Parashat Ki Teitzei

Saturday 2 September 2017 Elul 11 5777 Deuteronomy 21:10-25:19; Isaiah 54:1-10; 1 Corinthians 5:1-13 The Parashah of Ki Teitzei contains a huge array of civil and ethical precepts on a vast range of social topics, but it begins with guidelines for the behaviour of soldiers in war; specifically, in relation to the capture of civilians. Since our generation has an army that fights wars, we should probably read this Parashah very carefully. There are many moral dimensions to warfare, both individual and collective. Among these, the Torah acknowledges the existence of complex human sentiment when it comes to the enemy, and reveals instructions for a case where a soldier

Parashat Shoftim

Saturday 26 August 2017 Elul 4 5777 Deuteronomy 16:18-21:9; Isaiah 51:12-52:12; Titus 3:1-7 How beautiful upon the mountains are the feet of him who brings good news, who publishes peace, who brings good news of happiness, who publishes salvation, who says to Zion, "Your God reigns!" (Isaiah 52:7) This week's Haftarah includes what might be the prophetic high mark in all Scripture. The great prophet Isaiah makes this proclamation after much of ancient Israel had been overrun and scattered by the brutal Assyrians, while the remaining region known as the Kingdom of Judah, where he lived, had barely escaped the same fate. Moreover, God had revealed to Isaiah that it

Parashat Re’ah

Deuteronomy 11:26-16:17; Isaiah 54:11-55:5; John 7: 37-52 This is the third in the series of seven haftaroth of consolation following Tisha B’Av. All your children shall be taught by the LORD, and great shall be the peace of your children. (Isaiah 54:13) This week's Haftarah (selection from the Prophets) looks to a future age and the restoration of the creation. One of the central aspects of these wonderful days is shalom (English: peace). Shalom is a personal and societal condition much deeper than the lack of war and strife. It's a way to describe life in perfect harmony, everything in its place, functioning as it should in right relationship to everything else. The reference to children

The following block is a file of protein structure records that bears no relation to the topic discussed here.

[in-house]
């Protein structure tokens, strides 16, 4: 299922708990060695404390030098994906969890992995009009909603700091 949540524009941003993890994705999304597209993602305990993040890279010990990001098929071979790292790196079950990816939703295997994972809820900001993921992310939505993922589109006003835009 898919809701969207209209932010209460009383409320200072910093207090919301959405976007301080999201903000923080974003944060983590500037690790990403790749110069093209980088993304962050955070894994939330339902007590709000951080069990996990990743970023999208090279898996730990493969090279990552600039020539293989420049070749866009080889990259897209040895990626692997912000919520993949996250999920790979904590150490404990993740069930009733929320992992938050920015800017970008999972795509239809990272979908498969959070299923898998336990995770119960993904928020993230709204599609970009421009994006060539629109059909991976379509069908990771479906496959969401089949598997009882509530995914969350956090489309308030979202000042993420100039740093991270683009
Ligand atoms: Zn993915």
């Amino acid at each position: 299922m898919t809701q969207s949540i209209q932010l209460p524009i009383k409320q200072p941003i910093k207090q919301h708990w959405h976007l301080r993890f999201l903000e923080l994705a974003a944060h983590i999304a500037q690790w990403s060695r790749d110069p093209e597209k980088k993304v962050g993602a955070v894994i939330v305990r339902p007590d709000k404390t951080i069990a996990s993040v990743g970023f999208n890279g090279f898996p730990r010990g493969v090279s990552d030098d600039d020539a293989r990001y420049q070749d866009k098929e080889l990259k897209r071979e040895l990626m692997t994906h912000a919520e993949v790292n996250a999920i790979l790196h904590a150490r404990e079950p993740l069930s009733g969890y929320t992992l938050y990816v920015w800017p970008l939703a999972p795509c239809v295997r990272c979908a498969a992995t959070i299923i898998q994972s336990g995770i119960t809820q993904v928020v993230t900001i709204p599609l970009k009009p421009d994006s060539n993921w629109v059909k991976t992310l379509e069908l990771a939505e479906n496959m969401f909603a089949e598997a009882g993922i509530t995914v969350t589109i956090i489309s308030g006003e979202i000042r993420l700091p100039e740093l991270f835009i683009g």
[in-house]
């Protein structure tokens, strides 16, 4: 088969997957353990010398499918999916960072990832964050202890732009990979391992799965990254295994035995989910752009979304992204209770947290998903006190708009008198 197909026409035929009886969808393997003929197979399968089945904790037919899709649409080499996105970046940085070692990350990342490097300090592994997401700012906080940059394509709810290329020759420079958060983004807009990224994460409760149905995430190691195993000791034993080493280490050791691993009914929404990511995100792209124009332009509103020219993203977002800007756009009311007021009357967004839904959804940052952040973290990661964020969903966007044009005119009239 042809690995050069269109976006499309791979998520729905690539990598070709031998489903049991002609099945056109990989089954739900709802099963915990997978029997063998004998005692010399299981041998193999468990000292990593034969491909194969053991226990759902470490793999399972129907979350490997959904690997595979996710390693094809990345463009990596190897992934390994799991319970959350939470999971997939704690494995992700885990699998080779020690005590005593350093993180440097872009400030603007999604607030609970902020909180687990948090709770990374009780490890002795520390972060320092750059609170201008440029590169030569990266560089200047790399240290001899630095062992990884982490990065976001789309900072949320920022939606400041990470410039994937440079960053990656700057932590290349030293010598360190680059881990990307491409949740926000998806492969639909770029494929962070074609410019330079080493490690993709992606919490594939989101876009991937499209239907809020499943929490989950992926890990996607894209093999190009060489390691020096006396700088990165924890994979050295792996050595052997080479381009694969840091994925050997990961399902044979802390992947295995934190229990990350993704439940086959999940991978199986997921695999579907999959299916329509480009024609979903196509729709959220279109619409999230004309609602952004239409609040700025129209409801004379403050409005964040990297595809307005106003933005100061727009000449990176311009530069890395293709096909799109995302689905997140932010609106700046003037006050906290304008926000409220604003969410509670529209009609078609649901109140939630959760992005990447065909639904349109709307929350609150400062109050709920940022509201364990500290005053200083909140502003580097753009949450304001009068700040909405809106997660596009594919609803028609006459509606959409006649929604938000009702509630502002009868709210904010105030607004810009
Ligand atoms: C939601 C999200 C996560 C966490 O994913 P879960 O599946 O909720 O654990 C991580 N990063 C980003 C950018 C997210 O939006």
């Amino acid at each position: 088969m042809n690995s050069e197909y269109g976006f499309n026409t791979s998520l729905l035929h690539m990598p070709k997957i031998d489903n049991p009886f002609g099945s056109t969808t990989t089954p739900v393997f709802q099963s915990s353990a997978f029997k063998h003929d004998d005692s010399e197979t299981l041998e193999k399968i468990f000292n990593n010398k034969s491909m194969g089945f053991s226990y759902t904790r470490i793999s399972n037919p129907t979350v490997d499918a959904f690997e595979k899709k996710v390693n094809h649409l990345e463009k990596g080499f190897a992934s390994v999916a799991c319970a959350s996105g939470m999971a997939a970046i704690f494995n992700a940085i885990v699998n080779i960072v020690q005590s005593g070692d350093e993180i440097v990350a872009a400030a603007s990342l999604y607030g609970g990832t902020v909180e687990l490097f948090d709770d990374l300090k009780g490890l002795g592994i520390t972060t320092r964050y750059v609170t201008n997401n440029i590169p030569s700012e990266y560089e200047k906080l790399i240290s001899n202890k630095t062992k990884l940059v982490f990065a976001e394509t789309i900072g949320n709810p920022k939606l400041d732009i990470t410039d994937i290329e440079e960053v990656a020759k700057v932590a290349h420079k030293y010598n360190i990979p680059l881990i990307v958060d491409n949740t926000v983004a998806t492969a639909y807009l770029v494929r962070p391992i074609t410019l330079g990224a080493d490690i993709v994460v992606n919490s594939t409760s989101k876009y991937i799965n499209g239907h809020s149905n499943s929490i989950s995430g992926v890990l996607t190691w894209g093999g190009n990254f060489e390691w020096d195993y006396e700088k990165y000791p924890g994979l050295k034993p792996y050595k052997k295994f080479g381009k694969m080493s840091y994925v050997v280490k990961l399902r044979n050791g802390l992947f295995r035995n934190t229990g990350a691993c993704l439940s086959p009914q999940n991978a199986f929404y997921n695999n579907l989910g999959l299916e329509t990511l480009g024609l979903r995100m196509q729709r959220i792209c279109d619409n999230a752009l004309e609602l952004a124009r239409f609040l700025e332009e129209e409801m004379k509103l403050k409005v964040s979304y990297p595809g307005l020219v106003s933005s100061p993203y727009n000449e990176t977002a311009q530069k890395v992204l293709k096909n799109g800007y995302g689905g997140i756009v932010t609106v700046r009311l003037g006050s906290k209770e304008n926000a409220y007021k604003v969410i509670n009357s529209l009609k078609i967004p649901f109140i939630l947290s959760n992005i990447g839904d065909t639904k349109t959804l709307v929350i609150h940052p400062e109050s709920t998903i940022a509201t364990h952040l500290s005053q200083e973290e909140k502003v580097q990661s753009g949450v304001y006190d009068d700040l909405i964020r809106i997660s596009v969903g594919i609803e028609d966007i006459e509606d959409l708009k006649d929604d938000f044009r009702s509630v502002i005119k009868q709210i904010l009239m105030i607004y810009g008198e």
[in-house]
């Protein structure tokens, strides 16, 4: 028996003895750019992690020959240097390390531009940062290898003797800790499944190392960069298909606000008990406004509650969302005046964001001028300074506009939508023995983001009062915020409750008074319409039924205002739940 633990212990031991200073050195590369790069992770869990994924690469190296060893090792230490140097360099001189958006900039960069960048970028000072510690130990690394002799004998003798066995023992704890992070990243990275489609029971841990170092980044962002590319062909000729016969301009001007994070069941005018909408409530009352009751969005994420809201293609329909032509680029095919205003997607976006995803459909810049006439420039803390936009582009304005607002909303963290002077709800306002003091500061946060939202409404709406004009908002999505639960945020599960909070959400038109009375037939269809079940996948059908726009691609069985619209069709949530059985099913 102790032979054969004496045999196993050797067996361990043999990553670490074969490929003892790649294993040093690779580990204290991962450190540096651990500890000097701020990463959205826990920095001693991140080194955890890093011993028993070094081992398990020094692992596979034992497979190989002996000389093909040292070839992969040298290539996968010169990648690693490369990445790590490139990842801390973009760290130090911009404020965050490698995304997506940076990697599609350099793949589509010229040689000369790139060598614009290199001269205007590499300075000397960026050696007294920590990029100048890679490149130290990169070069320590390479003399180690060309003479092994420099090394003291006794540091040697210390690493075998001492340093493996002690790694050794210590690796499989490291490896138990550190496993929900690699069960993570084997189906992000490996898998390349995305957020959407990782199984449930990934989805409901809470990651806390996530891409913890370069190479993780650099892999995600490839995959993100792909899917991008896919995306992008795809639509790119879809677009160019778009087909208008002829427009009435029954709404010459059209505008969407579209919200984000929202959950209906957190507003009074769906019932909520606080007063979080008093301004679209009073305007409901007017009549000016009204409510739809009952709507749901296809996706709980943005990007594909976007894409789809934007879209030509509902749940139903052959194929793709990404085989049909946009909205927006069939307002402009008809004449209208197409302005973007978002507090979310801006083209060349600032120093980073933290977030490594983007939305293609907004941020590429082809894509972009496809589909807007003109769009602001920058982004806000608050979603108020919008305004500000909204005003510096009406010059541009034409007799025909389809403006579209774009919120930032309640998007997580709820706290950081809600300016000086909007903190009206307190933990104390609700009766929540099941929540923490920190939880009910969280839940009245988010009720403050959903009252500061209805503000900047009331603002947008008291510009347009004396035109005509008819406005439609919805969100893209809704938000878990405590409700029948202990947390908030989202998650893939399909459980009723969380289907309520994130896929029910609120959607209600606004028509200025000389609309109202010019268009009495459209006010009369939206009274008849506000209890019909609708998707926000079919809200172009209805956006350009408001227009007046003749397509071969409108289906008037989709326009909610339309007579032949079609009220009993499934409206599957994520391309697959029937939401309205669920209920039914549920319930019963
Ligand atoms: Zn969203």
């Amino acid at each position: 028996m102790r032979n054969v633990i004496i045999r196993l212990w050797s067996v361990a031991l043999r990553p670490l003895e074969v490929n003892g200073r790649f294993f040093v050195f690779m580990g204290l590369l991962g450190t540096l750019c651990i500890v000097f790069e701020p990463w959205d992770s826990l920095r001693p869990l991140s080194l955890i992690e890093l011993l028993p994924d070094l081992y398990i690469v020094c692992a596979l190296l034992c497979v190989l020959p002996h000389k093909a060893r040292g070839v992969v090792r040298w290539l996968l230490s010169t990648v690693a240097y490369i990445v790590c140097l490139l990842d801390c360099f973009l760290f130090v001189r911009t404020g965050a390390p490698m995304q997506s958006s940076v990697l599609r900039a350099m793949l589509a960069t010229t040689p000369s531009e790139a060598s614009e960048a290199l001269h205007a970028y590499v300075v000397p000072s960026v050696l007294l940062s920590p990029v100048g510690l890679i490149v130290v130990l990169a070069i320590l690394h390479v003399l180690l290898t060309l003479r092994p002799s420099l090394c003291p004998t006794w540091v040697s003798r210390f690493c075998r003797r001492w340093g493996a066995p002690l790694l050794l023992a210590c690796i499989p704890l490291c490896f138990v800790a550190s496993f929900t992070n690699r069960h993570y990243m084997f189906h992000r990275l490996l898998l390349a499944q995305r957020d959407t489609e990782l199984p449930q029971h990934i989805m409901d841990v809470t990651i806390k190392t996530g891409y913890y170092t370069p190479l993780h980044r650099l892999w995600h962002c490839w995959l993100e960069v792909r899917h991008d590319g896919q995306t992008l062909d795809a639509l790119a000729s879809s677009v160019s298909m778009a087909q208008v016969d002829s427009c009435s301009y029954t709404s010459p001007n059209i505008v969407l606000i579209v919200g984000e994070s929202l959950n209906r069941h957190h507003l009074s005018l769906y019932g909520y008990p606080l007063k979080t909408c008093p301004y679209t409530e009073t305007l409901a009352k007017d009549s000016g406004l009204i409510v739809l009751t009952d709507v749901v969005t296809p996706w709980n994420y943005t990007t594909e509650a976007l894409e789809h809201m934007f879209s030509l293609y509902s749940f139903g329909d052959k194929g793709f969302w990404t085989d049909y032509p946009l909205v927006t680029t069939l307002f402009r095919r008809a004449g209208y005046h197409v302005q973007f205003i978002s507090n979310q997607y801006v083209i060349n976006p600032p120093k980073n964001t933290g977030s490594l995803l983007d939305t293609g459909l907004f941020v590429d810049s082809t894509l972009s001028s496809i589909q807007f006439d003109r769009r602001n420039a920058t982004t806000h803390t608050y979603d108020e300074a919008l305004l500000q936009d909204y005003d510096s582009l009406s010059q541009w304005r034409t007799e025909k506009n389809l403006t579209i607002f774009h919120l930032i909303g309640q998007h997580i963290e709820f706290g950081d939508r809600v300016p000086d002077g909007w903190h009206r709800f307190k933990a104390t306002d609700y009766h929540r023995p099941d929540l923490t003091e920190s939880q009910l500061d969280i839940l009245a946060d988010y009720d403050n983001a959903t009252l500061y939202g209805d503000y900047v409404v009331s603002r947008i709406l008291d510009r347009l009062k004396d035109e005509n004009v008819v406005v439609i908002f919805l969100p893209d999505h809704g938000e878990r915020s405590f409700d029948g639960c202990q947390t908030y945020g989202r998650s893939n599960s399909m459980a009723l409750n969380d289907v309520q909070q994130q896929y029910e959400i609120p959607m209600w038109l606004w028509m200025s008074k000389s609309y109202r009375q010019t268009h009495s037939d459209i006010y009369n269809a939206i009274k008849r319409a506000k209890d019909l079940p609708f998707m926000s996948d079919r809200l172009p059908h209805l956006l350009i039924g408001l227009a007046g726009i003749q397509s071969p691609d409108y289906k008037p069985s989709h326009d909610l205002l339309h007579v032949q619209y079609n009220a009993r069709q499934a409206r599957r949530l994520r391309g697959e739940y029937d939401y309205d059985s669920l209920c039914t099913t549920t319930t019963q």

Parashat Eikev

Dev 7:12 – 11:25; Isaiah 49:14-51:3; Hebrews 11:8-13 God's Words And he humbled you and let you hunger and fed you with manna, which you did not know, nor did your fathers know, that he might make you know that man does not live by bread alone, but man lives by every word that comes from the mouth of the LORD. (Devarim / Deuteronomy 8:3; ESV) As Moses recaps the forty-year journey of the people of Israel through the wilderness, he explains the purpose of the provision of manna. Manna was the food that miraculously appeared on the ground each day, except on the Sabbath. Through this God was teaching the people to rely solely upon him. The statement "man does not live by bread alone, but ma

Parashat Va’etchanan

(Shabbat Nachamu) Deut 3:23-7:11; Isaiah 40:1-26; Matthew 23:1-3,16-23 For what great nation is there that has a god so near to it as the LORD our God is to us, whenever we call upon him? And what great nation is there, that has statutes and rules so righteous as all this law that I set before you today? (Devarim/Deuteronomy 4:7-8) Standing (or sitting) before the people of Israel after forty years of wilderness wanderings, which followed being powerfully rescued by God from slavery in Egypt, Moses recounts their experiences as he prepares them to enter the Promised Land. At this point he enthusiastically exclaims the uniqueness of their relationship to God. No other nation on earth has

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